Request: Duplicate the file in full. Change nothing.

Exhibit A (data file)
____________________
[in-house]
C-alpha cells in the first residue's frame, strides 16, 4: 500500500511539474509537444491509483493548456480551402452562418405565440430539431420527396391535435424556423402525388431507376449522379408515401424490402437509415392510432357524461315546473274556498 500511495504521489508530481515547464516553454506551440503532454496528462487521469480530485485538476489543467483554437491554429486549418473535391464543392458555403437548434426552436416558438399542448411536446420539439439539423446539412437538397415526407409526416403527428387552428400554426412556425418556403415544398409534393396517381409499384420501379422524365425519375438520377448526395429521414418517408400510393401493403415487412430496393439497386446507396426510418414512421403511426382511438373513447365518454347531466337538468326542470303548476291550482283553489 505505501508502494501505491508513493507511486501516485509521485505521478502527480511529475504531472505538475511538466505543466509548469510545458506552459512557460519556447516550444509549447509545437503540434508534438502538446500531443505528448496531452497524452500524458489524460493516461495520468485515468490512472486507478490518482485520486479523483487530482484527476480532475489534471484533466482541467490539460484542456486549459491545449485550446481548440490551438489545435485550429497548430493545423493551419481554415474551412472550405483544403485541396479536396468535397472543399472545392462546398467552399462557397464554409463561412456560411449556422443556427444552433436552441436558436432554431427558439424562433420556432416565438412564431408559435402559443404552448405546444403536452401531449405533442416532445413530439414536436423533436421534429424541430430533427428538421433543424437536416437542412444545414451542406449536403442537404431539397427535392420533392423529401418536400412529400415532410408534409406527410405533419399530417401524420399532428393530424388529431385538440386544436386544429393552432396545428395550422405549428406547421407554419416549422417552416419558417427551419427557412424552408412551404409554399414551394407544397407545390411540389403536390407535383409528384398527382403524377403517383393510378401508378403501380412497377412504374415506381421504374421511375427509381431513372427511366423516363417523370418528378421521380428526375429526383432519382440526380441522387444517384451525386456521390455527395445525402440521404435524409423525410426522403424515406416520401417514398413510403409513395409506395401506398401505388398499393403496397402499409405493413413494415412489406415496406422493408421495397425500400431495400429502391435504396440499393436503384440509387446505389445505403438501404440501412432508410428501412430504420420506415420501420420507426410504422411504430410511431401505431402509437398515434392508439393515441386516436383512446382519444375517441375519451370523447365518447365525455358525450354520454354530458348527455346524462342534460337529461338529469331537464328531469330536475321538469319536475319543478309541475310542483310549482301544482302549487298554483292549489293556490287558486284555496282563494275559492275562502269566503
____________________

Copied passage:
[in-house]
C-alpha cells in the first residue's frame, strides 16, 4: 500500500511539474509537444491509483493548456480551402452562418405565440430539431420527396391535435424556423402525388431507376449522379408515401424490402437509415392510432357524461315546473274556498 500511495504521489508530481515547464516553454506551440503532454496528462487521469480530485485538476489543467483554437491554429486549418473535391464543392458555403437548434426552436416558438399542448411536446420539439439539423446539412437538397415526407409526416403527428387552428400554426412556425418556403415544398409534393396517381409499384420501379422524365425519375438520377448526395429521414418517408400510393401493403415487412430496393439497386446507396426510418414512421403511426382511438373513447365518454347531466337538468326542470303548476291550482283553489 505505501508502494501505491508513493507511486501516485509521485505521478502527480511529475504531472505538475511538466505543466509548469510545458506552459512557460519556447516550444509549447509545437503540434508534438502538446500531443505528448496531452497524452500524458489524460493516461495520468485515468490512472486507478490518482485520486479523483487530482484527476480532475489534471484533466482541467490539460484542456486549459491545449485550446481548440490551438489545435485550429497548430493545423493551419481554415474551412472550405483544403485541396479536396468535397472543399472545392462546398467552399462557397464554409463561412456560411449556422443556427444552433436552441436558436432554431427558439424562433420556432416565438412564431408559435402559443404552448405546444403536452401531449405533442416532445413530439414536436423533436421534429424541430430533427428538421433543424437536416437542412444545414451542406449536403442537404431539397427535392420533392423529401418536400412529400415532410408534409406527410405533419399530417401524420399532428393530424388529431385538440386544436386544429393552432396545428395550422405549428406547421407554419416549422417552416419558417427551419427557412424552408412551404409554399414551394407544397407545390411540389403536390407535383409528384398527382403524377403517383393510378401508378403501380412497377412504374415506381421504374421511375427509381431513372427511366423516363417523370418528378421521380428526375429526383432519382440526380441522387444517384451525386456521390455527395445525402440521404435524409423525410426522403424515406416520401417514398413510403409513395409506395401506398401505388398499393403496397402499409405493413413494415412489406415496406422493408421495397425500400431495400429502391435504396440499393436503384440509387446505389445505403438501404440501412432508410428501412430504420420506415420501420420507426410504422411504430410511431401505431402509437398515434392508439393515441386516436383512446382519444375517441375519451370523447365518447365525455358525450354520454354530458348527455346524462342534460337529461338529469331537464328531469330536475321538469319536475319543478309541475310542483310549482301544482302549487298554483292549489293556490287558486284555496282563494275559492275562502269566503